The authors of the new study conclude with a recommendation. “Countering the anti-Semitism of the well-educated will be a political and moral struggle, not one that can be addressed by conventional approaches and conceptions of education.” I concur – but only in part. Decades of experience with visitors to our Museum of Tolerance convinces us beyond doubt that tolerance can be taught, one visitor at a time. Therefore, Jewish response to anti-Semitism must be nuanced, and not monolithic. We must be politically astute in standing up to the new wave of Jew-hatred engulfing our campuses and our culture. But it is premature to abandon education as an important tool. And there are lots of people who can be won over, one at a time, by friendship and kiddush Hashem.

  1. Intellectuals, 1988, pg. 342

You may also like...

33 Responses

  1. lacosta says:

    ” tolerance can be taught, one visitor at a time ”
    —and virulent university based antizionism is being taught a generation at a time , including a large amount of non-orthodox young jews . and that is an EXCELENT entree into jew hatred…..

  2. Mr. Jay says:

    If Western culture is Eisav writ large, those Westerners who are more cultured would naturally be more anti-semitic.

  3. Raymond says:

    I see the theme here being one of humility. When the serpent wished to tempt Adam and Chava, he remarked that if they eat of the forbidden fruit, that they would become like G-ds. It proved to be a temptation that they could not resist. Some generations later, only one man, Abraham the Jew, stood in the way of convincing the whole world that the highly charismatic Nimrod was G-d. Many generations after that, it was Pharoah, the ruler of Egypt, which was the mightiest empire of the time, who almost succeeded in convincing his people that he was, in fact, G-d, but then along came the Jewish people, led by Moses, to tell the world otherwise in a most dramatic and memorable fashion. Same thing when Mordechai stood up to Haman and really the whole Persian Empire, same thing when the philosemitic Winston Churchill stood up to hitler and the nazis, same thing when Natan Sharansky stood up to the Soviet Union with his only weapon being an old, battered, physically small book of Tehilim, and a similar thing (although on a much smaller scale) to those of us in our present times who challenge today’s Intolerant, oppressive Radical Left led by such arrogant, power-hungry dogmatists as Barak Obama, Crooked Hillary, and Anthony Fauci. In all such cases, certain individuals and cultures in their arrogance wish to believe that they are G-ds, but the one force standing in their way are we Jews and a smattering of other clear thinkers, who inform the world that there is a Power greater than ourselves, to Whose Will be would be wise to submit to. While universities were originally created from religious institutions such as the Catholic Church, they have evolved into completely secular institutions, where professors have tenure, and in their intellectual smugness come to believe that they are as G-ds, and so they have contempt for Biblical Man. And that is the real root of antisemitism: it is ultimately the secular man’s battle with G-d, for mankind wishes to be as G-ds, but we Jews keep standing in their way of achieving that goal. The serpent in the Garden of Eden understood human nature very well.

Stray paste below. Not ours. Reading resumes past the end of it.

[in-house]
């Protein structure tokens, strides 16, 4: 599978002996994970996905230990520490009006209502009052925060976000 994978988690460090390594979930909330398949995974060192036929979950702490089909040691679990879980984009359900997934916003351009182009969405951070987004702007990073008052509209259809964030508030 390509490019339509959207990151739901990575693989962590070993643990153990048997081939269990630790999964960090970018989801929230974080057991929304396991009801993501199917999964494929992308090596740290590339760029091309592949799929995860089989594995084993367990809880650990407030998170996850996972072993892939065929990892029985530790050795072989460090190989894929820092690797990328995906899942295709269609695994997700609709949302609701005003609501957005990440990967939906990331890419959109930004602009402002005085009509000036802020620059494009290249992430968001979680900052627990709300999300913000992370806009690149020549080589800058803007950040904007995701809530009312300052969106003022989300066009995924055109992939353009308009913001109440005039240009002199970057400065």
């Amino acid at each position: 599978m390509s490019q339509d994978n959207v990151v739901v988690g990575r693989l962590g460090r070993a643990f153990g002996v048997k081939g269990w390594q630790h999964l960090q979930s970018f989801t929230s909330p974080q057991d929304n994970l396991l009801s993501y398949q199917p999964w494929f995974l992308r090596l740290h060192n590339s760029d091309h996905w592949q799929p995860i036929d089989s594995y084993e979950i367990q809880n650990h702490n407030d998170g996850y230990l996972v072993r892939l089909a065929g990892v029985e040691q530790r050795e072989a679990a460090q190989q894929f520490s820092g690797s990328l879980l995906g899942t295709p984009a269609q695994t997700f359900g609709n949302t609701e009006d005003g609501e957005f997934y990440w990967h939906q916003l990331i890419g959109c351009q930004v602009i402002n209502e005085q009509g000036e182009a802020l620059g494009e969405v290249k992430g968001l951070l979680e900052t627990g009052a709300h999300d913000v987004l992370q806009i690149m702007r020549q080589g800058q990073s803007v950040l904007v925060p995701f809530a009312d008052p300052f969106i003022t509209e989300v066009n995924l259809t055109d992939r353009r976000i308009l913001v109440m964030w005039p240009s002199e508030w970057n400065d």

4. william l gewirtz says:

    I agree with your identification of the problem; sadly, I believe it is much more widespread than depicted. It is so massive a problem that a one-by-one solution is woefully inadequate. the need for education and exposure to Jews overwhelms the number of those willing and able to take on those roles. Whatsmore, Jews themselves are more part of the problem than the solution.

    Fortunately, the groups whose feelings towards us are frightening, maintain contempt for classical American values as well. Their overstep will hopefully bring a reaction from the broader population, from which we will hopefully benefit.

    If this turns out badly, it will likely also portend the downfall of Western society. Who knows, but in the long term, Moslems, India, China, Korea, etc. may provide be the sources for Jewish salvation. I hope the western world awakens sooner, but we need to keep our options open.

    a topic for serious conversation and incisive thought.

  5. Steve Brizel says:

    I highly recommend the linked Tablet article. The real issue is the view of Judaism Jews and Israel in the intersectional progressive woke world that dominates social media the legacy media and academia the substitution of a Marxist version of history rooted in the so called original sin of slavery and the attempted replacement of religion by social justice with a view of oppressors and oppressed with Am Yisrael viewed as oppressors If we don’t deal with the fire burning under our feet with this false narrative we will see anti Semitism from the left as a clear and present danger to the continued vitality of Am Yisrael and Congressional support for Israel

  6. Moe says:

    Chazal say that the strengthening of one’s Yiddishkeit is a way out of Anti-Semitism. That only when the Jewish nation starts assimilating and taking non-Jewish value’s do the nations of the world begin to act out of their hatred for us. Perhaps if we act as a Jew should act, without copying the 70 nations, then anti-Semitism will subside.

    • Raymond says:

      That doesn’t explain the fact that the nazis murdered even the most pious of Orthodox Rabbis right alongside the most assimilated of European Jews. Nor does it account for the more than a million innocent Jewish children murdered the nazis. In fact, I cannot think of a single example of a Jew who was so evil, that he deserved to be turned into ashes at Auschwitz.

      • Moe says:

        Rabbi Avigdor Miller speaks about your questions. Before the war, every Jewish city was going down the tubes from the Bundists, Socialists, Communists, and Zionists. It was not necessarily the individual Jew that deserved such evil done to them, rather it was the Jewish people as a whole who needed the Holocaust in order to survive.